Dyslexia more severe if two genes affected

The consequences of dyslexia, a reading disorder that affects as much as 17 percent of the population, can be greatly minimized by early educational intervention. Because the condition has a strong genetic component, researchers have been eager to develop a genetic test to identify children at risk at as young an age as possible.

In 2005, a team led by Jeffrey R. Gruen, M.D., linked variations in a gene called DCDC2 to dyslexia risk, and other researchers made a similar connection between dyslexia and a gene known as KIAA0319. In a new study, published on July 11 in The American Journal of Human Genetics, Gruen and colleagues found that children carrying variations in both genes scored significantly lower on tests of reading and other language skills than those with variations in one or the other.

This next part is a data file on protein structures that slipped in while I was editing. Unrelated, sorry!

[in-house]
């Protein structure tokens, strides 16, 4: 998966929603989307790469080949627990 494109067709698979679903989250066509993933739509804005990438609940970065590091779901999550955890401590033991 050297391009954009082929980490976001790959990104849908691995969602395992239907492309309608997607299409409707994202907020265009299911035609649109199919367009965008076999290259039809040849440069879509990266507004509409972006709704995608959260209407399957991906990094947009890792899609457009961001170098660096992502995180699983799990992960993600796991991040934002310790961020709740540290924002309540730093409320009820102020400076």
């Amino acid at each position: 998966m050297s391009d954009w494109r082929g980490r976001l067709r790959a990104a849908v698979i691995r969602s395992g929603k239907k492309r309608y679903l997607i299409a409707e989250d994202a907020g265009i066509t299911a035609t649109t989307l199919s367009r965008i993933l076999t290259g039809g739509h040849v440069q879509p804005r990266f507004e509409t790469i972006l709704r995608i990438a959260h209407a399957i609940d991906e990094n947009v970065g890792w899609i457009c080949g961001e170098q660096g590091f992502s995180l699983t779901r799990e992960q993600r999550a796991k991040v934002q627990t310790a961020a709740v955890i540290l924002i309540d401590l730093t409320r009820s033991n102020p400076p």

The robustness of the effect on test scores of this genetic double-whammy could provide the basis for a reliable and practical genetic screen, which is sorely needed, says Gruen: “Research shows that if children with dyslexia receive intensive intervention before middle school, 75 percent will be reading at grade level even two years after completing it. Testing for both DCDC2 and KIAA0319 variants could identify the children who would benefit most from intervention.”


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